A resilient band of top crypto executives returned to the World Economic Forum in Davos, but without their trademark swagger, suggesting the spectacular failure of trading platform FTX has sent a chill through the industry.
At the previous Alpine gathering of the WEF in May, crypto operators snagged the top slots on the busy main street leading to the congress centre, leaving little space for attendees to avoid the hard sell on tokens and digital art.
But a crash in prices, a series of bankruptcies and accusations from US law enforcement authorities that now defunct FTX crypto platform conducted one of the “biggest frauds in American history” have forced the industry to play it safe.
“It’s a big contrast from May,” said Brooks Entwistle, managing director at blockchain-based payments company Ripple. “Last time, crypto dominated the Promenade. It was everyone you know, every company you know. Now a lot of people are not here.”
The period between May and January has been “traumatic”, Entwistle said, and has heightened sensitivity among regulators and central banks around deepening any links with crypto operators, even those working on nitty-gritty payment systems and staid central bank digital currencies rather than on get-rich-quick coins.
Ripple itself is awaiting the conclusion of a long running US regulatory investigation into its XRP token, which has been identified as a possible unregistered security. Entwistle says he expects that process to conclude in the first half of this year, and that his firm is still in growth mode.
But the legal charges facing FTX and its disgraced founder Sam Bankman-Fried are hanging heavy over every operator left in this space. “Everybody is a bit paranoid,” Entwistle said. “FTX takes up the first 30 minutes of every conversation.”
Even despite the failure of the terra and luna tokens in early May 2022, crypto executives at the event later that month were ebullient, with many seeking to find buyers for their coins. Around half of the shop fronts on the Davos Promenade were crypto related. A panel session inside the congress centre itself was called “The Future of Crypto: The View from Miami”, featuring the mayor of the city. A series of pop-up galleries featured non-fungible tokens, or NFTs, whose value has evaporated over the past nine months.
Tether, which runs a so-called stablecoin and claims to be backed one-for-one with dollar reserves, handed out free slices of pizza. There was no obvious sign of the company in January. Other no-shows include network Polkadot, and FTX itself. Most marketing focuses tightly on the humdrum world of payments and potential applications for crypto’s blockchain technology.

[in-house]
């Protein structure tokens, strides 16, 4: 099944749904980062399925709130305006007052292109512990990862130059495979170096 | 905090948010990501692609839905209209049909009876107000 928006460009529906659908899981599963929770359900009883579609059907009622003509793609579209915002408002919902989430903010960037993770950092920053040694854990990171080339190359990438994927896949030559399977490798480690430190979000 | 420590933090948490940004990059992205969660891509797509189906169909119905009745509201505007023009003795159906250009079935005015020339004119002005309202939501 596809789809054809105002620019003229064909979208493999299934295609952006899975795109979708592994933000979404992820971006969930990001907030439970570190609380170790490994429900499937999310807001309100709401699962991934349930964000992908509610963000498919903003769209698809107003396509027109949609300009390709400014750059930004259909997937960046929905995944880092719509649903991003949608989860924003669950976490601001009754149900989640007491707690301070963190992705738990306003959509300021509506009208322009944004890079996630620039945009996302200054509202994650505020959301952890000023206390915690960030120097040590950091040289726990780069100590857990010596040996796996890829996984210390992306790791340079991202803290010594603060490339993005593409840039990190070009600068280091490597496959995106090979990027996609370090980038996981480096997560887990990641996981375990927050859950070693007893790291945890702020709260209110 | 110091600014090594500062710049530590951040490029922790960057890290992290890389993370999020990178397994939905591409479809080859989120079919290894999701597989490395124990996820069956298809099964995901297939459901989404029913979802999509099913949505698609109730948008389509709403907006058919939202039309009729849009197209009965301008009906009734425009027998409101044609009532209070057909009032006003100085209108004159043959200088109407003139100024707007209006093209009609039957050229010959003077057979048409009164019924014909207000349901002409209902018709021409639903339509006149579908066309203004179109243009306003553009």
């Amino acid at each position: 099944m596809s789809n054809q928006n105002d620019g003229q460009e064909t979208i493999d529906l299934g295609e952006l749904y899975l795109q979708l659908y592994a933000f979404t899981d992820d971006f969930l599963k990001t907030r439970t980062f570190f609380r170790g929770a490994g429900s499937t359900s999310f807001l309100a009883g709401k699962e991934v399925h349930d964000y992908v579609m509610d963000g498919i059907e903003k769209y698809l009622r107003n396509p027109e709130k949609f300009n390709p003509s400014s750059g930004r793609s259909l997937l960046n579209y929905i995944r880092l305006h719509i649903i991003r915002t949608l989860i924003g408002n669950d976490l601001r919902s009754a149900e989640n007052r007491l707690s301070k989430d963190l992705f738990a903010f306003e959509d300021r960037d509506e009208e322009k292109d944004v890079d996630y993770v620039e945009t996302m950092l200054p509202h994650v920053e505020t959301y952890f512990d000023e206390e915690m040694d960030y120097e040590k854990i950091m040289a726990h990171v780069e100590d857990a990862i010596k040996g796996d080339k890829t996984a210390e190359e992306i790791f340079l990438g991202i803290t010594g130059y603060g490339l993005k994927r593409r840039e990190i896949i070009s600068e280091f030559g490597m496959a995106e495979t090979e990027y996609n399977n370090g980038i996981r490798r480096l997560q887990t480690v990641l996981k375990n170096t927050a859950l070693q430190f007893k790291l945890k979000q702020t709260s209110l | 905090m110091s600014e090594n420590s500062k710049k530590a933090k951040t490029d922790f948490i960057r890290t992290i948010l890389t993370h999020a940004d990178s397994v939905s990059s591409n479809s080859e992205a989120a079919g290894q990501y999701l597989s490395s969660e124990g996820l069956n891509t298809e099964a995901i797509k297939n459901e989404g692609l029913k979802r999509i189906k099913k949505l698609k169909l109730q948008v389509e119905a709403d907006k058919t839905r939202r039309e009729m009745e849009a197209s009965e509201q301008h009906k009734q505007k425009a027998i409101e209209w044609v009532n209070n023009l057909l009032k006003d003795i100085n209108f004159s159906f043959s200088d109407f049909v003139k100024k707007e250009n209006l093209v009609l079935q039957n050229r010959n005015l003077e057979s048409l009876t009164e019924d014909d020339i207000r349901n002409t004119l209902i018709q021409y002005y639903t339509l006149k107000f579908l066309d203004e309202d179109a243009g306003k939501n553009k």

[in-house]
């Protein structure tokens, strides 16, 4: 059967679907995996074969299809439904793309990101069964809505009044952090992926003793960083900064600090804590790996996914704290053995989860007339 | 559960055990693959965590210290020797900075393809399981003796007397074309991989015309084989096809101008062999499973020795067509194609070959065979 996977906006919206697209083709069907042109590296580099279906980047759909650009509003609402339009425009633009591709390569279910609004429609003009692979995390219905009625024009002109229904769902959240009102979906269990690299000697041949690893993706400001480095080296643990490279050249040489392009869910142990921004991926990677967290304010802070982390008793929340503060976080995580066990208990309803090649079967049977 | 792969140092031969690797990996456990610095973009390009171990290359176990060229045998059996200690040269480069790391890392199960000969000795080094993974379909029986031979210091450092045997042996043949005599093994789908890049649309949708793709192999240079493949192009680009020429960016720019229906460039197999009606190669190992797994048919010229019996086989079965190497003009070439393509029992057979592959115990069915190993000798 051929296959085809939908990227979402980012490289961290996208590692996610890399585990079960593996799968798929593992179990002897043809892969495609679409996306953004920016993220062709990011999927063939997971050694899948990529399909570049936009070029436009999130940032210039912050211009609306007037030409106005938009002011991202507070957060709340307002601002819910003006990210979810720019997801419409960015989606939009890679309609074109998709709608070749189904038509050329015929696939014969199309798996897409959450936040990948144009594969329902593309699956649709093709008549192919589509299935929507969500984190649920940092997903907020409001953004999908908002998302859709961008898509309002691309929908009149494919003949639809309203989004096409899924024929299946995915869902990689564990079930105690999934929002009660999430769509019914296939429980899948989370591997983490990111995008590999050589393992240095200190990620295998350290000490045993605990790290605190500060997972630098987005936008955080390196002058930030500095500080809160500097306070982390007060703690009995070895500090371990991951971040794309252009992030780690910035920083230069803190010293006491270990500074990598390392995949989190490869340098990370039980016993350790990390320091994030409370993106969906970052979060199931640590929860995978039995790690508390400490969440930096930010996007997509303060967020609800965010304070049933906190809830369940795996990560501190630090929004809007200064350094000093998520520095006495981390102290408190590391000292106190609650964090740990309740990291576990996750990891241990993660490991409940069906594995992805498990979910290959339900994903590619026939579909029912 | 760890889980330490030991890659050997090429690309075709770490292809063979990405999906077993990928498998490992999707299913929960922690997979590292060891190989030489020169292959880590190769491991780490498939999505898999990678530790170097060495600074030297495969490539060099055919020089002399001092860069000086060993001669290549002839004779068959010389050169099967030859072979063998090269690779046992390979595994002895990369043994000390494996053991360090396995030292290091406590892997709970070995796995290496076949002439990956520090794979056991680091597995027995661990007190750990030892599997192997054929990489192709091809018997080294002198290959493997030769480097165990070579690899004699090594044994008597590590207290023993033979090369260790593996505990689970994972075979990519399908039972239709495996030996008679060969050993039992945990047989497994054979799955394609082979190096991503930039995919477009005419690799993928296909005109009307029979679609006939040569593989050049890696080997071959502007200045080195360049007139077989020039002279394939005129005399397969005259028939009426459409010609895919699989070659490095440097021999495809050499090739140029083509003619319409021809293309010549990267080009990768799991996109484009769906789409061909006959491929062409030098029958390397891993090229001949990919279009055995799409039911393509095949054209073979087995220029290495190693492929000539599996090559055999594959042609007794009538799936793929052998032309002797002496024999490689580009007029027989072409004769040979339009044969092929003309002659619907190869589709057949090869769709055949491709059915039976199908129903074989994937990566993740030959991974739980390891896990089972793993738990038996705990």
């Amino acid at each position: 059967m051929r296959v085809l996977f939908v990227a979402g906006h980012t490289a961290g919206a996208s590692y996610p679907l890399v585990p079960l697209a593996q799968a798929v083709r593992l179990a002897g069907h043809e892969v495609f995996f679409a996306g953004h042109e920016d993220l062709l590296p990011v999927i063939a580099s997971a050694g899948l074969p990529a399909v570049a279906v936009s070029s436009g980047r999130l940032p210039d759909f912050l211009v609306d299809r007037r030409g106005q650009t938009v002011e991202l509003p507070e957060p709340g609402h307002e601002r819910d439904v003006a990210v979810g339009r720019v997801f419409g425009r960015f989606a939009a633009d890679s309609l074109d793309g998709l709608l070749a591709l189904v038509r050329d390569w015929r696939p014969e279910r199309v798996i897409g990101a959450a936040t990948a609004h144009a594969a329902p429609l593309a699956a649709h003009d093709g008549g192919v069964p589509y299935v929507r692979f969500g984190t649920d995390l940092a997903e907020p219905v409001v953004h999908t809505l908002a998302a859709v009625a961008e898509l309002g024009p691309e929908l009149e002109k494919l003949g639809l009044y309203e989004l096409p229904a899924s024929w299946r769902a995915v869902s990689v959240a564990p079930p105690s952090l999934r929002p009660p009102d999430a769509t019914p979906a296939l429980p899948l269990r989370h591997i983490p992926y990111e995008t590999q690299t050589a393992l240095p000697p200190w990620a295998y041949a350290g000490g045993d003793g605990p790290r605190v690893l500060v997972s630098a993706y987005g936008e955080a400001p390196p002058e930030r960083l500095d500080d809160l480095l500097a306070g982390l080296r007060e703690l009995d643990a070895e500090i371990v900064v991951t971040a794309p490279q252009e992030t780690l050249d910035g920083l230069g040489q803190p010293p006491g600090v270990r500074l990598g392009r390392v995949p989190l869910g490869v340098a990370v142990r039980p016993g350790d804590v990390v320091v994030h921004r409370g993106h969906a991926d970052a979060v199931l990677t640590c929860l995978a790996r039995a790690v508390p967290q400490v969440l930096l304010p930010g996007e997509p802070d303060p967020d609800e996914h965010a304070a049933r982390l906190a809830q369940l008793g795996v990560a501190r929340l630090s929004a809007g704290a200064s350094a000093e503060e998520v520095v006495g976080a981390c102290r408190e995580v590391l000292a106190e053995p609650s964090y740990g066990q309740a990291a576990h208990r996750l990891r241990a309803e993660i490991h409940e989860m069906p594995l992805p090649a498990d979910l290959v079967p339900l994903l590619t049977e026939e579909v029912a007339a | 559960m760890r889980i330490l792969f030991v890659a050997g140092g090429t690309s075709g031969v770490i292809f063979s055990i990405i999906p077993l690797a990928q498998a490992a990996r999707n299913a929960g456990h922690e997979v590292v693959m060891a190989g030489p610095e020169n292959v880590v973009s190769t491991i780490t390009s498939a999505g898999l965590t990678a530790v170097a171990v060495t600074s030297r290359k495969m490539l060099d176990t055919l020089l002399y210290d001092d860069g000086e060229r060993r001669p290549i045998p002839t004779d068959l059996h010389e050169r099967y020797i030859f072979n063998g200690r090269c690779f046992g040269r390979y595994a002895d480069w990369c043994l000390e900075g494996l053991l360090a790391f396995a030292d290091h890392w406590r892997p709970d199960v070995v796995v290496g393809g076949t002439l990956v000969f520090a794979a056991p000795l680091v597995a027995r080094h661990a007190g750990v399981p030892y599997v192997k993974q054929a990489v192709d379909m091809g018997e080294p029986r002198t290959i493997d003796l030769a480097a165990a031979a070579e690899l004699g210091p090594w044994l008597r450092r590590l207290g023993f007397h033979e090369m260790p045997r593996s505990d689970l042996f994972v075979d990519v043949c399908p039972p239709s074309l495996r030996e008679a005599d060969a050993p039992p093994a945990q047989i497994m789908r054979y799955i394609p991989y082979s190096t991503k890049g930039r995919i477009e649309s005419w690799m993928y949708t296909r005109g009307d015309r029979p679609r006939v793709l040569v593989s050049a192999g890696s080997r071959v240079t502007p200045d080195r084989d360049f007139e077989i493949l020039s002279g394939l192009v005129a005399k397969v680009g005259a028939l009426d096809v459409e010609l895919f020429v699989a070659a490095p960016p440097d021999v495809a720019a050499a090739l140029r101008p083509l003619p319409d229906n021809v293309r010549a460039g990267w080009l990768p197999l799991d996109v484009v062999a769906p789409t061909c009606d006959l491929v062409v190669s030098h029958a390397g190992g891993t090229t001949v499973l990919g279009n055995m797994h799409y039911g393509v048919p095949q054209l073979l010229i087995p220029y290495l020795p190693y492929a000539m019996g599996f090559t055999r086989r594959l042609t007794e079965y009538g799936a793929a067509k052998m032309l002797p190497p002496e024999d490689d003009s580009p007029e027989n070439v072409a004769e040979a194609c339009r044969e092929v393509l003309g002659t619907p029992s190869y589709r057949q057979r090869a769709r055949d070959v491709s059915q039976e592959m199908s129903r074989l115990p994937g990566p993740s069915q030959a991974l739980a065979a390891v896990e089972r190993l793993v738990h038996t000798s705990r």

Binance chief executive Changpeng Zhao spoke at a side event, but only remotely. A roughly half-hour interview hosted by blockchain company Casper Labs was light on hard hitting questions for the chief of the world’s largest crypto exchange and the interview soon turned to his food and music tastes.
“I try to listen to all the bands that are into crypto,” Zhao revealed, adding that he “enjoys almost every kind of food”.
Stablecoin and payments specialist Circle was out in force, but treading a careful line. “Now is a moment to really try and differentiate a lot of things,” chief executive Jeremy Allaire said at an event hosted by the FT. “I can differentiate between people speculating on ‘shitcoins’ and meme coins from durable public infrastructure that’s being built on the internet. There’s a hot mess of stuff that was cooked up. We have to focus on utility.”
Banking executives also underlined the distance between their operations and some of the more fanciful and fragile elements of crypto. Robin Vince, the newly appointed chief executive of BNY Mellon, said his bank would be sticking with its digital assets units. But, he stressed, “crypto is a tiny component of that”.
Instead, his interest is in blockchain technology. “[That technology] is not proven. But it’s probably going to be quite interesting over the course of the coming years. Maybe it will take five years, maybe it will take a decade. We need to see it proven out a little bit more, but if it’s going to be a new, better way of holding records on financial instruments, we’re the world’s largest custodian. We absolutely have to have a stake in that journey.”
Crypto optimists broadly agreed that potential buyers of the coins or users of the technology have short memories, and that the market can bounce back.
Lending some weight to this claim was a lighted display on the Promenade from an outfit called Crypto Castle. “Escape the hell of controlling banks and governments”, it read. “To a regal home for cypherpunks.”
Additional reporting by Scott Chipolina